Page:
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Simon Kruse Rasmussen, the Moscow correspondent for the Danish newspaper Berlingske, has written a hugely interesting and important study for anyone interested in the future of foreign reporting. 

In his research paper, ‘Is there anybody out there? Crisis and Collaboration in Foreign Reporting’, Simon first concentrates on what has happened to foreign correspondents for the Danish media, but he then widens his study into a discussion of possible ways foreign reporting in general needs to develop.

The results of a survey show that the number of foreign-based staff correspondents for the Danish media has declined by one-third, from 60 in 1998 to 39 in 2012. In the three largest general interest newspapers, the number has dropped from 35 to 22. Since 1998, Africa, Latin America, South Asia and Eastern Europe have lost the presence of staff correspondents.

 This decline in staff has been accompanied by changes in the structure of foreign desks. The study identifies a shift from a fixed to a flexible structure. Foreign editors rely less on permanent foreign bureaus and more on freelancers, home-based reporters and ad-hoc bureaus.  Moreover, increased emphasis is put on enriched content setting output apart from the online news stream. Correspondents are expected to guide news consumers and be brands, analysts and protagonists in news narration.

 Looking towards the future, Simon says that with current trends, online platforms of newspapers are not able to support anything like the current network of foreign correspondents. Barring the introduction of successful new online business model or increased public funding, the number of foreign correspondents - especially those employed by newspapers - is likely to continue declining.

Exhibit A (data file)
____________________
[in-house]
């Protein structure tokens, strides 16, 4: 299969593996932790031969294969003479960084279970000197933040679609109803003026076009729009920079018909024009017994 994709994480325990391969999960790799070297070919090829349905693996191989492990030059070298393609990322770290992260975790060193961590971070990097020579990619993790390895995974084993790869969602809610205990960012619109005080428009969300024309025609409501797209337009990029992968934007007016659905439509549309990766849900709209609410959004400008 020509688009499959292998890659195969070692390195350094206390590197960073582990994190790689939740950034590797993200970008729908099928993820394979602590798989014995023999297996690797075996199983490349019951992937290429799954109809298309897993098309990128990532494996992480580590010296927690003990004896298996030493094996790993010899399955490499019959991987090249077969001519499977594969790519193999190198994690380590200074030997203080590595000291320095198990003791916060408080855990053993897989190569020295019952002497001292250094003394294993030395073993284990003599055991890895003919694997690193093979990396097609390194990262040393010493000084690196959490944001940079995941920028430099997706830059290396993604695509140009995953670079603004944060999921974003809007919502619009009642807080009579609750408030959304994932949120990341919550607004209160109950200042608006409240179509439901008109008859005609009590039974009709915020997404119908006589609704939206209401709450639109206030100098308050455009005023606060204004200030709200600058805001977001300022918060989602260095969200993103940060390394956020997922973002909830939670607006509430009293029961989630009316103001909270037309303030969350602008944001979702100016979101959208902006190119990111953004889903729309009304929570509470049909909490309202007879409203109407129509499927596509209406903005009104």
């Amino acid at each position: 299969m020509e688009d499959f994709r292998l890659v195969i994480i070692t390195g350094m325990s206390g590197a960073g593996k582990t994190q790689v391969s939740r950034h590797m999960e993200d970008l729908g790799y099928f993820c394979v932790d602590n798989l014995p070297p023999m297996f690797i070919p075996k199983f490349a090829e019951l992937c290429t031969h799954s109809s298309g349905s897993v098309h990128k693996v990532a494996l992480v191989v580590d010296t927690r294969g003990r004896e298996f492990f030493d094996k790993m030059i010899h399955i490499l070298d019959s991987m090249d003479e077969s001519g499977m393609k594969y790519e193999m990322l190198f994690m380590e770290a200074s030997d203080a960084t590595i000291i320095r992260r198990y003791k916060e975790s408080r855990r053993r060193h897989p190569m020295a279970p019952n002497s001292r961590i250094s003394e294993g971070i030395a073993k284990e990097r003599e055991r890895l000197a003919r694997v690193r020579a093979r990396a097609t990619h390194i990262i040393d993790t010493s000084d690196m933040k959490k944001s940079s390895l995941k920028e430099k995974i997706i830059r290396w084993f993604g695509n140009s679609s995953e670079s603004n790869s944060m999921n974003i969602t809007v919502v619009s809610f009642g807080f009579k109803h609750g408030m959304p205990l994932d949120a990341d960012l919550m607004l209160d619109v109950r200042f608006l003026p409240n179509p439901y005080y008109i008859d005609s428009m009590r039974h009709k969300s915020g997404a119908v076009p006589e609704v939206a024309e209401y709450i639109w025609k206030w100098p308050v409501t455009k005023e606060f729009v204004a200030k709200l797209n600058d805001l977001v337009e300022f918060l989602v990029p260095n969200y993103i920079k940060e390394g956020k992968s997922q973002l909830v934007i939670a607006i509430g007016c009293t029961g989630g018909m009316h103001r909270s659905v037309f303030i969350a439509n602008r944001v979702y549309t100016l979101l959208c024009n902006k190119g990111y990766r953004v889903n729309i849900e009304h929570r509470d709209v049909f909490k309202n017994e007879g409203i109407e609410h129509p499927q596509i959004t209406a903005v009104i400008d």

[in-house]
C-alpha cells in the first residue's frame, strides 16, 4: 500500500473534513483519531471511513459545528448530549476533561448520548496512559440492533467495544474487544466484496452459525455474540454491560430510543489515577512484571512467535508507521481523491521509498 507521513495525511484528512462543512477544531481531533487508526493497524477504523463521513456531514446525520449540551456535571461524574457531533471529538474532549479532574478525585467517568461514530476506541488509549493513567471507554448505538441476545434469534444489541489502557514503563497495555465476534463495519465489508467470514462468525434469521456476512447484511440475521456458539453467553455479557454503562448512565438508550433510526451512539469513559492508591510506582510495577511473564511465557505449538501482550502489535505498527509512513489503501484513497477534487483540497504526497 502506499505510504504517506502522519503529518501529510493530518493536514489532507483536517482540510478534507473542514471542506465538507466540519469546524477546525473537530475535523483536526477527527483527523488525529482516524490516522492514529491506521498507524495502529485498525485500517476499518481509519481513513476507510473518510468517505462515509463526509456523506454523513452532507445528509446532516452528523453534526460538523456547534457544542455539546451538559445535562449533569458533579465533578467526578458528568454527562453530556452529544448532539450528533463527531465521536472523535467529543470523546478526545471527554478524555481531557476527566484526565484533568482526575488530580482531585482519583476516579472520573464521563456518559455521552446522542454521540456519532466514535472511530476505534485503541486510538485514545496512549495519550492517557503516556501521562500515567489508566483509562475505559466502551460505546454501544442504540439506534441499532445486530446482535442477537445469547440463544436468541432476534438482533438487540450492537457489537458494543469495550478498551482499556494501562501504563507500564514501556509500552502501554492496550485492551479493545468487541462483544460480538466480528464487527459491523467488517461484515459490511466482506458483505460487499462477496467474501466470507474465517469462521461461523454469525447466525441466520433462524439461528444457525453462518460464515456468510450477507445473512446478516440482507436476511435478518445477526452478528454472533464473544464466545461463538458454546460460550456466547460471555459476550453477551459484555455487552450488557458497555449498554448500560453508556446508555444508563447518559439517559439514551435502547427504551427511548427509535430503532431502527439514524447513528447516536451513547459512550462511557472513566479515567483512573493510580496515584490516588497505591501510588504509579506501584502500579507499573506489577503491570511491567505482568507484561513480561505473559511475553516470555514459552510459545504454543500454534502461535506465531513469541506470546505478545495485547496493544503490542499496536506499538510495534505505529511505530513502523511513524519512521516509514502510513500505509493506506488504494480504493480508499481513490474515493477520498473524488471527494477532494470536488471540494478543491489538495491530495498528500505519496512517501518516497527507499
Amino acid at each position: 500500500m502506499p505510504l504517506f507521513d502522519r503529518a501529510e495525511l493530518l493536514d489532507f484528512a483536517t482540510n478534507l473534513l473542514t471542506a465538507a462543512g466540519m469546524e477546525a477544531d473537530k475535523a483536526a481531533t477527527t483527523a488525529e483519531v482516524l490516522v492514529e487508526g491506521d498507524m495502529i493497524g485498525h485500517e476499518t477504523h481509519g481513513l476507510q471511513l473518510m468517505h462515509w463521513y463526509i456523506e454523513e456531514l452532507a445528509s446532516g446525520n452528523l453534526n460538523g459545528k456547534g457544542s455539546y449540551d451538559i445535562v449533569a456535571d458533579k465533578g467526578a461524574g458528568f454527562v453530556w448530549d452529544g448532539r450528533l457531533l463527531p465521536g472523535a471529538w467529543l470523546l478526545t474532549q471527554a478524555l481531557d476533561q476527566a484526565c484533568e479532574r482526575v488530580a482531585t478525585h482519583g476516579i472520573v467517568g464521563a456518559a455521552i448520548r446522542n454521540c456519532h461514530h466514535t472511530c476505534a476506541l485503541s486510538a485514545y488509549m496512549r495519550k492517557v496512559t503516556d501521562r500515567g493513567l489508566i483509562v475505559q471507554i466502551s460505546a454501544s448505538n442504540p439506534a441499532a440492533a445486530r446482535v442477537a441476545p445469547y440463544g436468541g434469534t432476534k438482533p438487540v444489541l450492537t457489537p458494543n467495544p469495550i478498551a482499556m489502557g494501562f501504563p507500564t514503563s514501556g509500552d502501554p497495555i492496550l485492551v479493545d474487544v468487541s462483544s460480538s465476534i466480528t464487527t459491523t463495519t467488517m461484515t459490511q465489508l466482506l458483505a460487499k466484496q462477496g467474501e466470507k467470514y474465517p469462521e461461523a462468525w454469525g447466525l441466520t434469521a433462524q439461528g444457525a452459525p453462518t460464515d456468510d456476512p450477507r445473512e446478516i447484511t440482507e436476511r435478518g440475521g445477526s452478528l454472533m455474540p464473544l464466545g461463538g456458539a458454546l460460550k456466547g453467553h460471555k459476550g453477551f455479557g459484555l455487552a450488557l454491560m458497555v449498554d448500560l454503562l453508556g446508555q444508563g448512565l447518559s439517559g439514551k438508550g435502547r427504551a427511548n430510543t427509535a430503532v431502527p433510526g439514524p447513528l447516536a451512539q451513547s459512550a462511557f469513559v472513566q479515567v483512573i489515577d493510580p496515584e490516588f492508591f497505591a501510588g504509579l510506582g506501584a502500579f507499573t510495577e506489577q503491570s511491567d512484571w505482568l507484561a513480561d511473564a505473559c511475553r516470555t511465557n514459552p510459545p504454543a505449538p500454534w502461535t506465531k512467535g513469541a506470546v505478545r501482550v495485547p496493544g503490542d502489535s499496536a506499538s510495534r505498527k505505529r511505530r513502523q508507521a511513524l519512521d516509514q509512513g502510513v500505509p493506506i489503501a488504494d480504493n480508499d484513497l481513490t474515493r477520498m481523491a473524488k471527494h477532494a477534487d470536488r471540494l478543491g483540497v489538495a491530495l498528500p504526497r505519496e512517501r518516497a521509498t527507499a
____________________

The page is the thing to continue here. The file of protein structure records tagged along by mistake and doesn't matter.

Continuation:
Simon is hopeful about what he calls Networks and niches, which he describes as ‘two dimensions along which alternative models of foreign reporting can be conceptualised’.

 He explains that

the drive towards niches is a consequence of audience fragmentation. While specialised news operations within business and finance have been successful, the experience for general-interest foreign news is less promising. <…> Identifying ways that high-value, low-reach content can be combined with low-value, high-reach journalism is a key challenge for foreign reporting entrepreneurs.

Networked journalism focuses on ways to involve crowds and colleagues from other news organizations.  Simon concludes that ‘cross-border cooperation between foreign reporters is required for journalism to keep pace with the internationalised nature of politics, business, environment and crime. Finding ways of pooling journalistic resources is one way of providing qualified foreign reporting at a time of relentless cost cutting at foreign desks’.

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